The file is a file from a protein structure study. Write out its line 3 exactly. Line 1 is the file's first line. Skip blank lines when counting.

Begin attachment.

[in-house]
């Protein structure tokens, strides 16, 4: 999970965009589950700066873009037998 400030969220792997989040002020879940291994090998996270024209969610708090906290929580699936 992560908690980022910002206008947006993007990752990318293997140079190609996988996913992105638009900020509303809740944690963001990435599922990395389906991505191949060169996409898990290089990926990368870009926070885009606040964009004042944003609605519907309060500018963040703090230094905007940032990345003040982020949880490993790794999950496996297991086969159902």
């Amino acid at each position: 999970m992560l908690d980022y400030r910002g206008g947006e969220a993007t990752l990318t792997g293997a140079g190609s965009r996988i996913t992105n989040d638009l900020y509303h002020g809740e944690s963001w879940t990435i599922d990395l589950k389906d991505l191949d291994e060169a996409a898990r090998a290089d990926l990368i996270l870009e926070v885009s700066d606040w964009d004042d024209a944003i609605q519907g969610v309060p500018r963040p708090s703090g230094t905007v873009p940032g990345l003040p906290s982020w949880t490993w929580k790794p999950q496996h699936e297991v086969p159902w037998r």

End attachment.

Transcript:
């Amino acid at each position: 999970m992560l908690d980022y400030r910002g206008g947006e969220a993007t990752l990318t792997g293997a140079g190609s965009r996988i996913t992105n989040d638009l900020y509303h002020g809740e944690s963001w879940t990435i599922d990395l589950k389906d991505l191949d291994e060169a996409a898990r090998a290089d990926l990368i996270l870009e926070v885009s700066d606040w964009d004042d024209a944003i609605q519907g969610v309060p500018r963040p708090s703090g230094t905007v873009p940032g990345l003040p906290s982020w949880t490993w929580k790794p999950q496996h699936e297991v086969p159902w037998r």